Dorner's own case in some ways reflects the diversity of the LAPD: the superior he accused of abuse was a woman and the man who represented him at his disciplinary hearing was the first Chinese-American captain in department history.
When Dorner, a Naval reservist, returned to LAPD after deployment to the Middle East in 2007, a training officer became alarmed by his conduct, which included weeping in a police car and threatening to file a lawsuit against the department, records show.
Six days after being notified in August 2007 that he could be removed from the field, Dorner accused the training officer, Sgt. Teresa Evans, of kicking a severely mentally ill man in the chest and left cheek while handcuffing him during an arrest.
However, his report to internal affairs came two weeks after the arrest, police and court records allege. Civilian and police witnesses said they didn't see Evans kick the man, who had a quarter-inch scratch on his cheek consistent with his fall into a bush. A police review board ruled against Dorner, leading to his dismissal.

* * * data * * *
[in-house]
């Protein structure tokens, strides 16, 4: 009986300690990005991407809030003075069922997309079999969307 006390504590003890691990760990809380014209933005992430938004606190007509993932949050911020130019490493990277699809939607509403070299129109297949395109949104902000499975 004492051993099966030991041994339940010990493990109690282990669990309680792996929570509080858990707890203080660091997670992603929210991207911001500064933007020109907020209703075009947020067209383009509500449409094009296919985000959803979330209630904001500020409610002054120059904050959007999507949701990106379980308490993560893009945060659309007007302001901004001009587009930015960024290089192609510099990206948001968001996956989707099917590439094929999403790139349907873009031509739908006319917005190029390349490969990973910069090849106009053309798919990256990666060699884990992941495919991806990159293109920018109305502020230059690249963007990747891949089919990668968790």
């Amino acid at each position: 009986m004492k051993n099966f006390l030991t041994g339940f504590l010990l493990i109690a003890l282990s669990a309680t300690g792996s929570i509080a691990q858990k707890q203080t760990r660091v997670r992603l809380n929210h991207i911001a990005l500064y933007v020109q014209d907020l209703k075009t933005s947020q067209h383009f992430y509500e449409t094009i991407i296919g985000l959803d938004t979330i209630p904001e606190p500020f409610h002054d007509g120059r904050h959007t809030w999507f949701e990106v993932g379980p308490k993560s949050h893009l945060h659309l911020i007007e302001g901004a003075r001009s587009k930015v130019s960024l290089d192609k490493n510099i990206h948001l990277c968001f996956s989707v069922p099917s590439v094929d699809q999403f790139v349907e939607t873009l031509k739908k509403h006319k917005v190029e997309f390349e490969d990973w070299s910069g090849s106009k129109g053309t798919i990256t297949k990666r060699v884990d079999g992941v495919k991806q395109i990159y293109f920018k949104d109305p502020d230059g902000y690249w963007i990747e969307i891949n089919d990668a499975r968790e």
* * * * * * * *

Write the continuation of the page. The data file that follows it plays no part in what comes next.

Online, Dorner tells a different story. He argues he was "terminated for doing the right thing."
"I had broken their supposed `Blue Line.'. Unfortunately, It's not JUST US, it's JUSTICE!!!" he wrote. Dorner said in the posting that his account was supported by the alleged victim. He also claims the board that heard his case had conflicts because of ties to Evans, the training officer.
Rice was quick to point out that while the LAPD culture has improved, there are still what she calls pockets of bad behavior.
That was echoed by Hector Villagra, executive director of the American Civil Liberties Union of Southern California.
"There has definitely been improvement from those dark days," Villagra said. "We are in a vastly different place, but there still are opportunities for improvement in this and any other police department."